The best way to engage somebody is to show them something. It’s a skill to know the right time to share your ideas, how to be light and fast with how you build things, and to be comfortable with those ideas not being completely polished.
When David’s students at Stanford were working on an interface for buying train tickets, they created a prototype that required users to press enter after each screen. It seemed like the obvious solution, but passengers really didn’t like it, which they only discovered by testing their prototype. “If you got to that point in the first week, you could fix it really easily. If you got to that point in the first year, it would already be baked in.”
“Storytelling has become one of the real skills designers have been building over the last few years”
In David’s eyes, “in some ways, it’s our job as designers to paint a picture of the future with our ideas in it.” The ability to understand your audience and communicate your ideas in a way that will activate that audience is a skill that’s critical to a project’s success. In doing work for a hospital, for example, you may think of doctors and patients as your audience, but hospital administrators are the ones making purchase decisions.
“Storytelling has become one of the real skills designers have been building over the last few years,” David says.
Design Your Design Work
Instead of thinking of a decision as work, if you think about it as a project and a design problem, you get to apply all the benefits design thinking. “Driving everything to be a project is another ability that is empowering to students and designers because once it’s a project we feel more comfortable,” David says.
Three more design abilities — Synthesize Information, Experiment Rapidly, and Move Between Concrete and Abstract — round out the core skillset of a design thinking practitioner. Read more about each on the Stanford d.school’s site.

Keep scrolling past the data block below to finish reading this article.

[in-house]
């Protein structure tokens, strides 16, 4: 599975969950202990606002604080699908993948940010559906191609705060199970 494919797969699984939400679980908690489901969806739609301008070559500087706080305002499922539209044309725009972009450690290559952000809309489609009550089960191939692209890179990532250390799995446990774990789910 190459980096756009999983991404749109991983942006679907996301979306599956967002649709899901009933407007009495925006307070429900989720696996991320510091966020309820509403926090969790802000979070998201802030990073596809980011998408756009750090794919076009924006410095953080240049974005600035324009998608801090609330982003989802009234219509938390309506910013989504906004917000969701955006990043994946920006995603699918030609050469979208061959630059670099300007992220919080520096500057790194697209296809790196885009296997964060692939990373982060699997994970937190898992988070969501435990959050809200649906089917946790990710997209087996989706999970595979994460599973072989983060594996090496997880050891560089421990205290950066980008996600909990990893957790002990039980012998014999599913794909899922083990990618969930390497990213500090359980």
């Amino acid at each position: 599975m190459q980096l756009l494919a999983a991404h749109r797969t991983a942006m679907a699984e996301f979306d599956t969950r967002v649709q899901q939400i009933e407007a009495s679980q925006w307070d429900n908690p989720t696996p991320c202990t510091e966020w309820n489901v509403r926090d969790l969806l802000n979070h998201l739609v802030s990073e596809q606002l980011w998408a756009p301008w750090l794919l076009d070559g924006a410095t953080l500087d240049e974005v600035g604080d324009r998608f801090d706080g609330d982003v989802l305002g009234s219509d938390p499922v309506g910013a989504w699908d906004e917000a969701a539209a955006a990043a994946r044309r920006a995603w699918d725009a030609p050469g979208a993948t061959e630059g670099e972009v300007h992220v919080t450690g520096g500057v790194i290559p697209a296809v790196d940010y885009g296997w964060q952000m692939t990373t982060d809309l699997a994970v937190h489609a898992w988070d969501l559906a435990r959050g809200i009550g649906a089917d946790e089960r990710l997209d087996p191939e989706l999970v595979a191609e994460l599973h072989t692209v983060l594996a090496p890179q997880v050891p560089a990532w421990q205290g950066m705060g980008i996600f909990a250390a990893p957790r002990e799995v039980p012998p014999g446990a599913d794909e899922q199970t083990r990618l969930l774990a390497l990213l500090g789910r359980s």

Human-Centered Thinking at the Leadership Level
As mentioned above, David has worked with many of the world’s most innovative leaders and developed friendships with them in turn. He often provides advice and council and values these relationships for the many lessons he’s learned as well.
How these leaders are utilizing design thinking can give valuable insight into ways you can apply the methodology in your own workplace. Jim Hackett, CEO of Ford, and David set up a wormholefor direct access to each other. Jim often turns to David for advice on hiring the right people to lead human-centered design work. Carlos Rodriguez-Pastor, Peruvian entrepreneur and CEO of Intercorp, embodies a growth mindset and appreciation for creativity. “He believes that working harder is the way to come up with good ideas,” David says. “And he’s right.” The challenges he’s working on — poverty, education — are “so big they hurt your head.” David sees Rodriguez-Pastor’s ability to break large problems down into smaller ones where progress can be made as a key factor in his success.
For those looking to engage senior leadership in a discussion around design thinking, David’s advice is to first understand what is meaningful to these leaders and then see how design thinking can help them make progress toward those goals. Today’s leaders are looking to build innovation engines within their companies — so help them do that. Begin putting some ideas on the shelf and be ready to go when they’re inevitably needed in the future.